Mobility as a Service – Part Two: What problem is it trying to solve?
Welcome to Part Two of our Mobility as a Service three blog series.
Re-capping from last week, we now know what Mobility as a Service is and the concept behind it, but what is the problem that MaaS is trying to solve?
Is it the environmental and social problems that relate to car ownership? How can we reduce emissions and get more people using public and low emission transport for some parts, or all, of their journeys?
How about congestion? Can we free up parking space that is taken up by cars sitting unused day after day in front of our homes for other purposes?
But is it just about cars or is there something more fundamental about giving people more choice and flexibility about how they move around?
To examine this, we need to focus on more interconnected models, and employ a human perspective when we examine changing behaviours. The starting point is looking at the different journeys we make, understanding some of the pain points we endure and to what extent our needs are or are not met by current transport systems.
The Transport Systems Catapult Traveller Needs study is a good reference point for exploring what people need from transport systems and identifying some of the opportunities that could emerge. One conclusion from their research into MaaS is that fully addressing these needs and thus providing a better experience requires deeper integration between services on every level. This produces new barriers as we need more operators and organisations to join forces to deliver effectively personalised services.
The key seems to be about taking a wider perspective and understanding how transport and mobility fit within our different lifestyles. MaaS solutions seem more compelling when you imagine a specific scenario, for example getting the kids to school in the morning, travel to a work meeting, meeting up with friends and going to a gig.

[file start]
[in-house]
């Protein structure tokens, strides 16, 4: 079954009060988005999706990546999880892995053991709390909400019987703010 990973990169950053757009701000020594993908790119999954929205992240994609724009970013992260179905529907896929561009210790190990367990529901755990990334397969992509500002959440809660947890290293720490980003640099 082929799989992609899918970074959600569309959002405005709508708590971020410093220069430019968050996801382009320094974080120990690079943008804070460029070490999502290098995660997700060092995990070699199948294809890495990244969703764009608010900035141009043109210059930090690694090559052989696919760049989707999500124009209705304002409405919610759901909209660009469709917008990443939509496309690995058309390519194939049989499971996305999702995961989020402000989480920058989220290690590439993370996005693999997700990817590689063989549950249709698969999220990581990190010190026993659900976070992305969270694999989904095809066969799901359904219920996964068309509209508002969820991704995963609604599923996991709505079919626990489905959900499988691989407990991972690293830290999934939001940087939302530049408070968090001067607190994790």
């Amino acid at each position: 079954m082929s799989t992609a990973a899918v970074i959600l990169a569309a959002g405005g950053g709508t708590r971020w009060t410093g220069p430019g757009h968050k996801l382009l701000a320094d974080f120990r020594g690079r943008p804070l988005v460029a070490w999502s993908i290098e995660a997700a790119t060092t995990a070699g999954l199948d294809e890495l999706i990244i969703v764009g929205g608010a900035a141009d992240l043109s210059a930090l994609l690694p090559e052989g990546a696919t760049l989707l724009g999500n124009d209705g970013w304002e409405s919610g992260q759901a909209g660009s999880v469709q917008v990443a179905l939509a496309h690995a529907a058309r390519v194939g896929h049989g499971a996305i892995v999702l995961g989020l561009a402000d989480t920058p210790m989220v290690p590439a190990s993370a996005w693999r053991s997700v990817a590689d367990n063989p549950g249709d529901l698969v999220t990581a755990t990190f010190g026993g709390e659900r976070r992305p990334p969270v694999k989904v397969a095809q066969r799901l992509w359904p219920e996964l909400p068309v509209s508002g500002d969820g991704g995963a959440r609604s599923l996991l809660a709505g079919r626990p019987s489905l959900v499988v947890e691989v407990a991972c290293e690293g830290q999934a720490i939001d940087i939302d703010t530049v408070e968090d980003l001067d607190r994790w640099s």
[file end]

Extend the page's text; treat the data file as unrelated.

The kind of immersive, ethnographic research that CCD carries out can be revealing. It shows how experience, motivation and social and cultural norms might impact the service design. From this kind of approach, one of the major UK airports has learnt around 80% of passengers land with no firm plan in place for their onward journey.
Furthermore, they can see how cultural norms drive the subsequent behaviour – for example, passengers from the US tend to jump straight into a cab without considering other modes.
These kinds of insights raise valuable design questions for how a MaaS solution might help to show different transport options and potentially change behaviours. How would the solution work for visitors to a city who have different needs and experiences from residents?
There are many challenges to creating and implementing an interconnected solution. Not only do we need to consider the different types of users and their lifestyles, but how to bring different infrastructure and providers together.
Check back next week, when we will examine the challenges and limitations of trying to create a fully integrated MaaS system.